Stakeholder relevance was determined using an online survey and a workshop with internal specialists from Sustainability, Communications, Group Human Resources, Investor Relations, Asset Management and Group Finance & Risk. Involving various specialist disciplines and representatives of the entire Group ensured that the survey covered the broadest possible spectrum of stakeholder groups.

Relevance for Swiss Life was determined by conducting interviews with the entire extended Corporate Executive Board and two members of the Board of Directors.

Materiality matrix of the Swiss Life Group

 

  • Environmental and climate protection
  • Risk management
  • Profitability and growth
  • Products, services and advice
  • People centricity
  • Responsible investing
  • Responsible real estate management
  • Data protection and information security
  • Digitalisation
  • Corporate governance
  • Combating corruption and fair competition
  • Corporate citizenship
  • Human rights
  • Sustainable procurement
  • Diversity, equal opportunity and non-discrimination
  • Employee development and retention
  • Economic responsibility
  • Self-determination in times of demographic change

Survey of external sustainability experts

The dimension “Impact on sustainable development” was taken into account through structured interviews with five external sustainability experts and analysts. They included representatives of financial institutions, rating agencies, sustainability organisations and a Swiss university.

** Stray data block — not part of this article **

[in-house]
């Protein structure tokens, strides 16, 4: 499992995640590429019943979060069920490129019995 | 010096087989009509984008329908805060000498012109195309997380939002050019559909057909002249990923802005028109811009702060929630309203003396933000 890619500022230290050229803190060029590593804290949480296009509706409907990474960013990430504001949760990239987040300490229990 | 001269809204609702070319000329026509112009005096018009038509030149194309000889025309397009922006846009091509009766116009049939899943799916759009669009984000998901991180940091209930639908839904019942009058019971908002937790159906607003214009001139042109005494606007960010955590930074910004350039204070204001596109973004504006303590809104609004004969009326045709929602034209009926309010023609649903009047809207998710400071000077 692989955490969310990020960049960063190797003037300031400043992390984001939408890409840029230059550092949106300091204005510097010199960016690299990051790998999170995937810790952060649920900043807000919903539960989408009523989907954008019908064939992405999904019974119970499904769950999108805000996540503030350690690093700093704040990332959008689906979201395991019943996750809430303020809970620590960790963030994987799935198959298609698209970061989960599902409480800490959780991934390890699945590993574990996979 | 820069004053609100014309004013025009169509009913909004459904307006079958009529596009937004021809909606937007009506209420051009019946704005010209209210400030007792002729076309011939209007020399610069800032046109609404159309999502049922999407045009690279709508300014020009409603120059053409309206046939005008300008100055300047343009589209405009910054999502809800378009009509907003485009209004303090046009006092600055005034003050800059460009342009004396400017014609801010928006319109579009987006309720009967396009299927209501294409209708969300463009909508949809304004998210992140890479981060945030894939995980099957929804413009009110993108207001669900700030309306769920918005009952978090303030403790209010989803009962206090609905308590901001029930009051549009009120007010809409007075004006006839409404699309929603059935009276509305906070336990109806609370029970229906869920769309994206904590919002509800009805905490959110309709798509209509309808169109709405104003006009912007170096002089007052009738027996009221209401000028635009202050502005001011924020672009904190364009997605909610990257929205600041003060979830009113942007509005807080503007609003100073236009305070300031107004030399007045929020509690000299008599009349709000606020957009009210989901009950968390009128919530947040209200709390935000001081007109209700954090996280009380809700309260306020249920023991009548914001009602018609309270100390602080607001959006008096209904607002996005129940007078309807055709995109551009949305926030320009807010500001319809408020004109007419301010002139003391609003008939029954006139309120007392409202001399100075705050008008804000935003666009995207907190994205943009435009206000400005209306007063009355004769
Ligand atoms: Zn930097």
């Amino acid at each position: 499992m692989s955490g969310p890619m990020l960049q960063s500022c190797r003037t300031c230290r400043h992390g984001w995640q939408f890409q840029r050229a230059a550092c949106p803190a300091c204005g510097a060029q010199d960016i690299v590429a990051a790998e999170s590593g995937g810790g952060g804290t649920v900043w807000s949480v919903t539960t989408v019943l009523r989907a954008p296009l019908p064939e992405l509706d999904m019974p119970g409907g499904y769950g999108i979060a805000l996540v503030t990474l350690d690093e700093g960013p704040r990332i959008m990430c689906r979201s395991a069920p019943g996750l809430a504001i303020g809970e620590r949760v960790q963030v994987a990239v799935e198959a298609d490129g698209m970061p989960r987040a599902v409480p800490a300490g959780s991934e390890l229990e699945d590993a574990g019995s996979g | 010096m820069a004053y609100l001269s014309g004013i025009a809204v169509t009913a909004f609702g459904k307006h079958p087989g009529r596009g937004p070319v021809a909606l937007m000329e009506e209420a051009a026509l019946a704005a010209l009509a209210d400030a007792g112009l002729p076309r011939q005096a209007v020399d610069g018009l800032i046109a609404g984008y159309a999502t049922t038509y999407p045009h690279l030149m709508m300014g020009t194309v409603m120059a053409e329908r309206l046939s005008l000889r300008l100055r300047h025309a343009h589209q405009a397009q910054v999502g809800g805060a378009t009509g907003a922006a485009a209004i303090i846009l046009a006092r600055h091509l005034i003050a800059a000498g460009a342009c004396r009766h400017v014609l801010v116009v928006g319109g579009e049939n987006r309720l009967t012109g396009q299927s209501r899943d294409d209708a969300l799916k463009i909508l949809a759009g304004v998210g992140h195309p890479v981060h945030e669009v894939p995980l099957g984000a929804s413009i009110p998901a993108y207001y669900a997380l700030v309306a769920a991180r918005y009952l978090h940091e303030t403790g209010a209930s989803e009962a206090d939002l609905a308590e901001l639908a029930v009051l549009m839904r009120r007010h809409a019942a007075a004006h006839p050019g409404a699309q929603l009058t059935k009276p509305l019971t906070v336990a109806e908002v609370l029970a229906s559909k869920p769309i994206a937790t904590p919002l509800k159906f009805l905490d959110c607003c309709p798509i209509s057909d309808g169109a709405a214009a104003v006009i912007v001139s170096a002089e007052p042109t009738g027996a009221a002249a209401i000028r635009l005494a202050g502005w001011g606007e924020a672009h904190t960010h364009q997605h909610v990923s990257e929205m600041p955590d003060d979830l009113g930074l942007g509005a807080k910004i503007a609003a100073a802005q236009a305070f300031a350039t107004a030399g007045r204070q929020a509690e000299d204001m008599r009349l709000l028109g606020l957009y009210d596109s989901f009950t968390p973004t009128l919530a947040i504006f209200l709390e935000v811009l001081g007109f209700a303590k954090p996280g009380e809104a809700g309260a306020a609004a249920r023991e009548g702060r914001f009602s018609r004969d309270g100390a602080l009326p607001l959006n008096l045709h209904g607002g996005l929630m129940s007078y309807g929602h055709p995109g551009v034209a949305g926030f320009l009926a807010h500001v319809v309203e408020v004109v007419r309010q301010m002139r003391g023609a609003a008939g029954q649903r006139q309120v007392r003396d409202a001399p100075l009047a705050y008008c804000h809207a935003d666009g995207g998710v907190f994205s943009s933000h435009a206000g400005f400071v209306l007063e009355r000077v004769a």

To enhance readability, the dimension “Impact on sustainable development” has not been integrated into the existing materiality matrix. The four topics that external stakeholders indicate as having the greatest impact on sustainable development are:

  • Responsible investing
  • Responsible real estate management
  • Risk management
  • Data protection and information security

Evaluation method and results

Everyone included in the survey rated and prioritised the relevance or impact of potentially significant issues using a four-point scale. This distinguished between “high relevance”, “significant relevance”, “moderate relevance”, and “low relevance”.

The materiality analysis showed that the topics “innovation” and “health, safety and well-being in the workplace”, which were included in the questionnaire, were considered by the majority of those surveyed, whether internal or external, to be less relevant. Consequently, they are not included in the new materiality matrix.

Further, compared with the previous matrix, some topics have been renamed and some new topics included:

Changes to the topics compared with the previous matrix

UnchangedNew designationNew topic
Economic responsibilityRisk management (formerly: Risk management and compliance)Responsible real estate management
Environmental and climate protectionProfitability and growth (formerly: Sustainable profitability)Data protection and information security
Human rightsProducts, services and advice (formerly: Products and services)Digitalisation
Sustainable procurementPeople centricity (formerly: Customer centricity)Corporate governance
Responsible investing (formerly: Investment strategy)Combating corruption and fair competition
Diversity, equal opportunities and non-discrimination (formerly: Equal treatment and non-discrimination and Diversity and equal opportunities)Corporate citizenship
Employee development and retention (formerly: Employee commitment and development)
Self-determined living in times of demographic change (formerly: Demographic change)

The Corporate Executive Board validated and adopted the revised materiality matrix in November 2019 (GRI 102-46).